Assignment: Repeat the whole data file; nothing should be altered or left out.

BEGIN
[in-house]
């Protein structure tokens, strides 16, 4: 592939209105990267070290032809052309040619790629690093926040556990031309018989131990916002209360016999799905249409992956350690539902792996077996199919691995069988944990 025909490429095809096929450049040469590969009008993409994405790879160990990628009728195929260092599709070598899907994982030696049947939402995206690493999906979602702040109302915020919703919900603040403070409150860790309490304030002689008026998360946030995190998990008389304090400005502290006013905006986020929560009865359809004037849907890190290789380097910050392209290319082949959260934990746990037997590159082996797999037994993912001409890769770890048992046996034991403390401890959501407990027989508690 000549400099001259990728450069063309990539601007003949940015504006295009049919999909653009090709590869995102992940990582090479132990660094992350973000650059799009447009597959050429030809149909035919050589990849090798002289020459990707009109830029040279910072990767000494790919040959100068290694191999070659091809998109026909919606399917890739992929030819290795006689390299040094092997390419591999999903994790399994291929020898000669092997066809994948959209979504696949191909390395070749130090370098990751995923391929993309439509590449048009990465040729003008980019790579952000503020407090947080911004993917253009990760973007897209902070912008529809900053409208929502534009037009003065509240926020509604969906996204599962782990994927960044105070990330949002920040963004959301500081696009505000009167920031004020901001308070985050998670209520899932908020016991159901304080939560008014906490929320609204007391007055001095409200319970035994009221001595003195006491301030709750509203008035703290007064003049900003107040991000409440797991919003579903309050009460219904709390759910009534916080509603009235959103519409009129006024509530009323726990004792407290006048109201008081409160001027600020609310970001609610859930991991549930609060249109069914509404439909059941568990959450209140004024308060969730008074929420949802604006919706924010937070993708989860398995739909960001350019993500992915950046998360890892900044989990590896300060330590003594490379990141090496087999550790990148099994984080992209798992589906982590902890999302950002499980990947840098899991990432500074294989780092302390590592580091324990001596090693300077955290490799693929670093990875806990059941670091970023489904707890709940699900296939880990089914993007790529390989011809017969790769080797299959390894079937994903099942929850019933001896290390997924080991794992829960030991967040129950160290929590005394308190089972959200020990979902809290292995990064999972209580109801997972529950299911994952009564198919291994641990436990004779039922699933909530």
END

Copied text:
[in-house]
């Protein structure tokens, strides 16, 4: 592939209105990267070290032809052309040619790629690093926040556990031309018989131990916002209360016999799905249409992956350690539902792996077996199919691995069988944990 025909490429095809096929450049040469590969009008993409994405790879160990990628009728195929260092599709070598899907994982030696049947939402995206690493999906979602702040109302915020919703919900603040403070409150860790309490304030002689008026998360946030995190998990008389304090400005502290006013905006986020929560009865359809004037849907890190290789380097910050392209290319082949959260934990746990037997590159082996797999037994993912001409890769770890048992046996034991403390401890959501407990027989508690 000549400099001259990728450069063309990539601007003949940015504006295009049919999909653009090709590869995102992940990582090479132990660094992350973000650059799009447009597959050429030809149909035919050589990849090798002289020459990707009109830029040279910072990767000494790919040959100068290694191999070659091809998109026909919606399917890739992929030819290795006689390299040094092997390419591999999903994790399994291929020898000669092997066809994948959209979504696949191909390395070749130090370098990751995923391929993309439509590449048009990465040729003008980019790579952000503020407090947080911004993917253009990760973007897209902070912008529809900053409208929502534009037009003065509240926020509604969906996204599962782990994927960044105070990330949002920040963004959301500081696009505000009167920031004020901001308070985050998670209520899932908020016991159901304080939560008014906490929320609204007391007055001095409200319970035994009221001595003195006491301030709750509203008035703290007064003049900003107040991000409440797991919003579903309050009460219904709390759910009534916080509603009235959103519409009129006024509530009323726990004792407290006048109201008081409160001027600020609310970001609610859930991991549930609060249109069914509404439909059941568990959450209140004024308060969730008074929420949802604006919706924010937070993708989860398995739909960001350019993500992915950046998360890892900044989990590896300060330590003594490379990141090496087999550790990148099994984080992209798992589906982590902890999302950002499980990947840098899991990432500074294989780092302390590592580091324990001596090693300077955290490799693929670093990875806990059941670091970023489904707890709940699900296939880990089914993007790529390989011809017969790769080797299959390894079937994903099942929850019933001896290390997924080991794992829960030991967040129950160290929590005394308190089972959200020990979902809290292995990064999972209580109801997972529950299911994952009564198919291994641990436990004779039922699933909530």